UN, pope hail launch of anti-nuclear treaty
A picture shows reactors during an exercise of The Nuclear Rapid Action Force "La Force d'Action Rapide du Nucléaire (FARN)" at the nuclear power plant in Paluel on January 20, 2021. The creation of the FARN was decided in April 2011, only a few weeks after the catastrophe in Japan, which pushed Germany to abandon nuclear power and forced operators to strengthen their safety. Today it has some 300 volunteers spread over four bases in France in the Bugey, Civaux, Dampierre, and Paluel power stations. They divide their time between their usual activities at the plant and others specific to emergency response. They must be able to intervene in less than 24 hours throughout the country in the event of a nuclear accident. (Sameer Al-DOUMY / AFP)
(AFP) - The Treaty on the Prohibition of Nuclear Weapons took effect Friday -- but the milestone is marred by the lack of signatures from the world's major nuclear powers.
Despite the missing participants, the occasion was marked by praise from the United Nations and even Pope Francis.
"The Treaty is an important step towards the goal of a world free of nuclear weapons and a strong demonstration of support for multilateral approaches to nuclear disarmament," UN Secretary-General Antonio Guterres said in a statement.
He praised "the first multilateral nuclear disarmament treaty in more than two decades," and called on "all States to work together to realize this ambition to advance common security and collective safety."
The treaty seeks to prohibit the use, development, production, testing, stationing, stockpiling and threat of nuclear weapons.
The pope heralded the treaty's enactment during his general audience Wednesday.
"This is the first legally binding international instrument explicitly prohibiting these weapons, whose indiscriminate use would impact a huge number of people in a short time and would cause long-lasting damage to the environment," Francis said.
"I strongly encourage all States and all people to work decisively toward promoting conditions necessary for a world without nuclear weapons, contributing to the advancement of peace and multilateral cooperation which humanity greatly needs today."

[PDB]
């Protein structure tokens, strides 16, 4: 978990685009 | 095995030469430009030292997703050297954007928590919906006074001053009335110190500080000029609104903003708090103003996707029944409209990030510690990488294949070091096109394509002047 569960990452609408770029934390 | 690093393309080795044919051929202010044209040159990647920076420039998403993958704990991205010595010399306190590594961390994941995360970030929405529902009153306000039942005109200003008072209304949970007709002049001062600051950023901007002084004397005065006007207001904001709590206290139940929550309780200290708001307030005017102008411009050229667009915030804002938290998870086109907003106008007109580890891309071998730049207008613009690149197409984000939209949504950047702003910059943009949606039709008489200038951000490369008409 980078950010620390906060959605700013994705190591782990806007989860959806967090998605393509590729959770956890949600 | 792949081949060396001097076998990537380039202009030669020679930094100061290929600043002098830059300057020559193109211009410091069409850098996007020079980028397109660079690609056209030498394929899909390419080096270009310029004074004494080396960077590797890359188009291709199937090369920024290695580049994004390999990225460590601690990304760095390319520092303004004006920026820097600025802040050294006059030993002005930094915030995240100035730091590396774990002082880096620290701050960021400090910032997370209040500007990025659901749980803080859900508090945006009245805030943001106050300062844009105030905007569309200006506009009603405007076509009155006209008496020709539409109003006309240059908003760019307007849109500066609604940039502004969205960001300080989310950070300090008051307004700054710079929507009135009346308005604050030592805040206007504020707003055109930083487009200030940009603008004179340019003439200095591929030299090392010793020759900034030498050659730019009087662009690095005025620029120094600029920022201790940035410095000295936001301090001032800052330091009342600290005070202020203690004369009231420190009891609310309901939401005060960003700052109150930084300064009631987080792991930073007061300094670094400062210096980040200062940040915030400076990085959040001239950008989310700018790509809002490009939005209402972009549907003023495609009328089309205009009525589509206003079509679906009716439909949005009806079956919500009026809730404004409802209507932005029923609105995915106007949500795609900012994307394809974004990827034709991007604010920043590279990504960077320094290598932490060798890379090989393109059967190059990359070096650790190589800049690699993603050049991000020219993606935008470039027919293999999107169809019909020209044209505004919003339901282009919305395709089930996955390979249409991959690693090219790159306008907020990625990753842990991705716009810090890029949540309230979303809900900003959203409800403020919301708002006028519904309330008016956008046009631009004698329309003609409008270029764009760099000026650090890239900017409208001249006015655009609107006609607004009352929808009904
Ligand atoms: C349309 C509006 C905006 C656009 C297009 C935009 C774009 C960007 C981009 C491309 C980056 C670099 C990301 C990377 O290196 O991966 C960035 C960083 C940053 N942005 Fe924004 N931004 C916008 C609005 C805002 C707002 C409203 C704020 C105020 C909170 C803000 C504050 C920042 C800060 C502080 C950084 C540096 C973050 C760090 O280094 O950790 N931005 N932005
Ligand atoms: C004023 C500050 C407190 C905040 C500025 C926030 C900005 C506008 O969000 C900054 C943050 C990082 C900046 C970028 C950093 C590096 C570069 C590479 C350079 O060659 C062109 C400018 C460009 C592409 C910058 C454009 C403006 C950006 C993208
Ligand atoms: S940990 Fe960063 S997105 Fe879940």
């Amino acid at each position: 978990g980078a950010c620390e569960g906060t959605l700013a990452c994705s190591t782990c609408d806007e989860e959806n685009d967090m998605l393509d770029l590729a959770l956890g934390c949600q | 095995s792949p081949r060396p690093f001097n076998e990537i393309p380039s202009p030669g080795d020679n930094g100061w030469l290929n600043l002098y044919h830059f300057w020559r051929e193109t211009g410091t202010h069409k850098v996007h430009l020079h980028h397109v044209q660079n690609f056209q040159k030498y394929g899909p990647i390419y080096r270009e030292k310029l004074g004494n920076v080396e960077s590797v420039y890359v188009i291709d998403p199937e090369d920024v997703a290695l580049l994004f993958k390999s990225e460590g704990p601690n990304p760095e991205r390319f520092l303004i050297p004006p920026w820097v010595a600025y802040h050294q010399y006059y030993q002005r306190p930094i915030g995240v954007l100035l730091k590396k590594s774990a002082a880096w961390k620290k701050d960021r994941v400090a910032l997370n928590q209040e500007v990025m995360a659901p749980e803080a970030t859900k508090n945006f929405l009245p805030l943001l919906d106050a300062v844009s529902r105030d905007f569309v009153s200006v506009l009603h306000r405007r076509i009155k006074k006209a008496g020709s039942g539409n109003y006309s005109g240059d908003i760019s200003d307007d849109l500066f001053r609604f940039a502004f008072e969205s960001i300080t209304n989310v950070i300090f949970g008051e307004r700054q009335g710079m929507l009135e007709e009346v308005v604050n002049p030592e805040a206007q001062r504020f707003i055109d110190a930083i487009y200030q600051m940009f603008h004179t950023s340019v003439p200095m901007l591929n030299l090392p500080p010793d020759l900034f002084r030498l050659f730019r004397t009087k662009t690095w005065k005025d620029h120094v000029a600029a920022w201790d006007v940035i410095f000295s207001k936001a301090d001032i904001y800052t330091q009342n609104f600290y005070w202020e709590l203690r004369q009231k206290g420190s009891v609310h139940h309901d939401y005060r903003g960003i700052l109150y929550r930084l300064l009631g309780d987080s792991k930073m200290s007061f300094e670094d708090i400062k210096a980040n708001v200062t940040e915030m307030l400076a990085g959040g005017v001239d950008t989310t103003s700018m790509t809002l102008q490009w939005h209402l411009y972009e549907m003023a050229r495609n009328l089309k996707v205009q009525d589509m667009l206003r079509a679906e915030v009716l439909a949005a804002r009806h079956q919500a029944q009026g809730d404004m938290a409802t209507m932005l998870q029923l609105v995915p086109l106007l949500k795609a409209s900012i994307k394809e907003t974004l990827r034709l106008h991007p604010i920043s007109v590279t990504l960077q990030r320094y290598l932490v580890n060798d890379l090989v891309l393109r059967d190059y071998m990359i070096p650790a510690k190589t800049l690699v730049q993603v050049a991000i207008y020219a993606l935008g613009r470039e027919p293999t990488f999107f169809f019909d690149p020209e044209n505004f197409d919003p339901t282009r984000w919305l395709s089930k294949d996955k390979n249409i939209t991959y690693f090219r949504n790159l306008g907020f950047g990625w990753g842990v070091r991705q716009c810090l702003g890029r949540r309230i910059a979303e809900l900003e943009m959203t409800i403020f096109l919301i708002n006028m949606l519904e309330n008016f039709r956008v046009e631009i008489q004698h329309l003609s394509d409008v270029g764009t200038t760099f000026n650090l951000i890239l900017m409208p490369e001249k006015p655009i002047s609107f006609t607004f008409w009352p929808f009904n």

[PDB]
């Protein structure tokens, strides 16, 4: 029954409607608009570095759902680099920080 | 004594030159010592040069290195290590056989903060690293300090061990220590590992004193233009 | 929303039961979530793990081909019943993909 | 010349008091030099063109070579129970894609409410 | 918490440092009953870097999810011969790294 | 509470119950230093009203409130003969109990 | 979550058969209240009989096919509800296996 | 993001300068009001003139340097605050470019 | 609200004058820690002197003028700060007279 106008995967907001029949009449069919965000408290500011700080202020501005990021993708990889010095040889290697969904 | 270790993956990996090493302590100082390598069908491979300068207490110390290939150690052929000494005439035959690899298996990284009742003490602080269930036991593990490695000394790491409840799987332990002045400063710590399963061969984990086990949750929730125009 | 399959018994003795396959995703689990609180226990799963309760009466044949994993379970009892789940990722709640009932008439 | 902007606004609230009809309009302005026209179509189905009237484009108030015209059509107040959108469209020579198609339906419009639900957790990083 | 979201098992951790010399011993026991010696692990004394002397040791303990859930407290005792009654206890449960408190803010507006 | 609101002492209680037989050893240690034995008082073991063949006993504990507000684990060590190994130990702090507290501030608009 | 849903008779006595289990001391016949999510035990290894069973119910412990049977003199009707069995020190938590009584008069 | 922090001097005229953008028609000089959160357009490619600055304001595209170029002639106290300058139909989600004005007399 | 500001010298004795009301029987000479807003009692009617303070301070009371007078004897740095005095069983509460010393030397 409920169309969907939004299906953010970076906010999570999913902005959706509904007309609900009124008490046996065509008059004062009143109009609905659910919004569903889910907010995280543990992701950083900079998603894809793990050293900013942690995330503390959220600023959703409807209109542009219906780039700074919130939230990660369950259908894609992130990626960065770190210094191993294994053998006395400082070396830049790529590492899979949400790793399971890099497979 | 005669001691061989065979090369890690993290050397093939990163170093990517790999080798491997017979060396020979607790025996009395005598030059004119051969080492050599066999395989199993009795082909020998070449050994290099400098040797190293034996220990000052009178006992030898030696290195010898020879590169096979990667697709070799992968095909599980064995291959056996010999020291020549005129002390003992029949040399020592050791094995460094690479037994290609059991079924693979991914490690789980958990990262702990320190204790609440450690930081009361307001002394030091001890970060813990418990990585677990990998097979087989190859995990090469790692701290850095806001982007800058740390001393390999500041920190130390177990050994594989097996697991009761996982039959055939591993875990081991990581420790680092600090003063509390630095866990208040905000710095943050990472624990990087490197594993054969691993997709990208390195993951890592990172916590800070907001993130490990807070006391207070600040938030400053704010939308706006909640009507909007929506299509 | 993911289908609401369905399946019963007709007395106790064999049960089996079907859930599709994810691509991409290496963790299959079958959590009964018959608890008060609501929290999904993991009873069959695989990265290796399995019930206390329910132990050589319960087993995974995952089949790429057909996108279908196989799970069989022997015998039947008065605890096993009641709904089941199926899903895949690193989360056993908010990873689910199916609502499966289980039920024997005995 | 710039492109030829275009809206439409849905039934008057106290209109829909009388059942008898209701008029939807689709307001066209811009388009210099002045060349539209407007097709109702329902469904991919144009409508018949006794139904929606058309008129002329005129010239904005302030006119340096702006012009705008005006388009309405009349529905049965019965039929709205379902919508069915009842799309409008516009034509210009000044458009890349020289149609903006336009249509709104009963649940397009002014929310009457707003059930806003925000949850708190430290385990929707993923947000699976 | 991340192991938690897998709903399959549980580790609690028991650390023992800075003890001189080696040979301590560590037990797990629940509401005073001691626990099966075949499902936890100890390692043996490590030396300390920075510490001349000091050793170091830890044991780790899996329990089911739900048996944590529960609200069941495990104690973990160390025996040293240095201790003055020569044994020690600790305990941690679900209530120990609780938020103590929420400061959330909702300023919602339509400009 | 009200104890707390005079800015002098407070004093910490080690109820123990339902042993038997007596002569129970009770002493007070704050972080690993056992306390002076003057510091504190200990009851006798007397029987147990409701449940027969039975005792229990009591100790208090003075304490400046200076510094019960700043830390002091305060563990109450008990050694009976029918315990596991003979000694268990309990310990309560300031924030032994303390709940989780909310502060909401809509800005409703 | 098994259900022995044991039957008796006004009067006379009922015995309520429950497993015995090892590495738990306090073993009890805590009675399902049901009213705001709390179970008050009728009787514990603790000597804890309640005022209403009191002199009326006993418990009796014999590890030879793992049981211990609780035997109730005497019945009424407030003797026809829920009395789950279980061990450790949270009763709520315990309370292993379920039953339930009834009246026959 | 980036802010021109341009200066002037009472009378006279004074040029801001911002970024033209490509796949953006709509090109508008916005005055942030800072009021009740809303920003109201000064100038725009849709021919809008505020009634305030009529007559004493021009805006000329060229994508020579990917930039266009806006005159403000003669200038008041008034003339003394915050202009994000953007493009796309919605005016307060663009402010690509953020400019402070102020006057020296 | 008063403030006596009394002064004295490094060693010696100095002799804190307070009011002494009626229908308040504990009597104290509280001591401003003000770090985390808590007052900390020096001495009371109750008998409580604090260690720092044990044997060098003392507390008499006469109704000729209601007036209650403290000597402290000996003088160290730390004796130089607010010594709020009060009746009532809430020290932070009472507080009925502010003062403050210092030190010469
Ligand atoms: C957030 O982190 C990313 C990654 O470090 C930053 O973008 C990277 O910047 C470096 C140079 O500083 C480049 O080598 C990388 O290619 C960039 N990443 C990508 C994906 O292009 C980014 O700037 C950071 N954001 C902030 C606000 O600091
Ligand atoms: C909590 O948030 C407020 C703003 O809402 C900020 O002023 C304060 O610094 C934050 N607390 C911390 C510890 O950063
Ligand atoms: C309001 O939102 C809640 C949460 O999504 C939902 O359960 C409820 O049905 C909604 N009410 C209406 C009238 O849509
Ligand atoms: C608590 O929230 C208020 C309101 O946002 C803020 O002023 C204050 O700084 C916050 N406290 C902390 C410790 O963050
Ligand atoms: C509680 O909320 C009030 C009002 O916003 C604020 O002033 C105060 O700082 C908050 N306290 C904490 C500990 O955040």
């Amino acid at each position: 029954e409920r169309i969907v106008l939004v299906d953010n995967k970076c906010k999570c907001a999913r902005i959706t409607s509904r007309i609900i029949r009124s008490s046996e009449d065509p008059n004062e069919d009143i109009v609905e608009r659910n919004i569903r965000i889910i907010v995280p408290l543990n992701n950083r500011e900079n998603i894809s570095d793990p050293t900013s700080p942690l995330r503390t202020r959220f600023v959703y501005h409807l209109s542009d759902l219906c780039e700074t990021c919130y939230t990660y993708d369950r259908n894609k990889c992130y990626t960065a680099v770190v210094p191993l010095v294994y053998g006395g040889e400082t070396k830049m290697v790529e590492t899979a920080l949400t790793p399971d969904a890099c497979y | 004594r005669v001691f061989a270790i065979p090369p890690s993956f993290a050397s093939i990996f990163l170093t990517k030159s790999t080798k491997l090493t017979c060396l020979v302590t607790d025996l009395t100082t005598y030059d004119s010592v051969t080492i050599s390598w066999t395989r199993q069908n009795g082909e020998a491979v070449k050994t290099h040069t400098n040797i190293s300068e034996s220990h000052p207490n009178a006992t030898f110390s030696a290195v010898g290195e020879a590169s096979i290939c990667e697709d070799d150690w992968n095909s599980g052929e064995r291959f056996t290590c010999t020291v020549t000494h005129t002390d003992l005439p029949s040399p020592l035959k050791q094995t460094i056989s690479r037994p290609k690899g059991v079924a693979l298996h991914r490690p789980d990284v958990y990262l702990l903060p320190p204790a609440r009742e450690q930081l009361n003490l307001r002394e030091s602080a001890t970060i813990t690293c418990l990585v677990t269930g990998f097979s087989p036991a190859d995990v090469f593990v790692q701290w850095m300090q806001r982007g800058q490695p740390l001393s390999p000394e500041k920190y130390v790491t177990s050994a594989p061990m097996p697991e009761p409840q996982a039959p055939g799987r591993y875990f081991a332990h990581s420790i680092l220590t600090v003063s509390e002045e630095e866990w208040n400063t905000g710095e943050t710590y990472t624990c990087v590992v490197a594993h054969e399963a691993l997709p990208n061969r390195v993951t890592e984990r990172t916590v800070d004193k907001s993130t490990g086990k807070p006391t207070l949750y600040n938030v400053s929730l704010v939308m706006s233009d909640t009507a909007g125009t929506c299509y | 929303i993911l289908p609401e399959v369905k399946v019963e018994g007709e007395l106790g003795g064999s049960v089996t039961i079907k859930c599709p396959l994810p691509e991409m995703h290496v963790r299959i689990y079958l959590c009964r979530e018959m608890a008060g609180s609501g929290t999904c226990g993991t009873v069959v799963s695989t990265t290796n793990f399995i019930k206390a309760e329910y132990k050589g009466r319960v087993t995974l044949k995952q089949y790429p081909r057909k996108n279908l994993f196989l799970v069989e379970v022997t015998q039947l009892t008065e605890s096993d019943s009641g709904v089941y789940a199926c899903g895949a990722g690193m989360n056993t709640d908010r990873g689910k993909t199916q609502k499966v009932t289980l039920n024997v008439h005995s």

The president of the International Committee of the Red Cross, Peter Mauer, echoed those sentiments.
"Today is a victory for our common humanity. Let us seize the moment -- and take the Treaty all the way to its goal: a world without nuclear weapons," he said in a statement.
By late October, 50 countries had ratified the treaty -- originally adopted by 122 countries in the UN General Assembly in 2017 -- allowing it to take effect on Friday, or 90 days from the 50th signature.
Anti-nuclear activists still hope that the treaty will be more than symbolic, even without the buy-in of the world's greatest nuclear powers, by stigmatizing nuclear programs and challenging the mentality of the status quo.
There are a total of nine nuclear-armed nations, with the United States and Russia holding 90 percent of such weapons. The others are China, France, Britain, India, Pakistan, Israel and North Korea.
Most nuclear powers insist their arms exist merely as deterrents and those that have refused to sign this treaty say they remain committed to the earlier nuclear Non-Proliferation Treaty, which seeks to prevent the spread of nuclear weapons.
The Treaty Banning Nuclear Weapons was drafted through an initiative by the International Campaign to Abolish Nuclear Weapons (ICAN), an NGO that won the 2017 Nobel Peace Prize for its efforts.
Japan, the only country to have ever been targeted by a nuclear weapon, has for the moment also refused to sign the treaty, saying its effectiveness is dubious without the participation of the world's nuclear powers.
© Agence France-Presse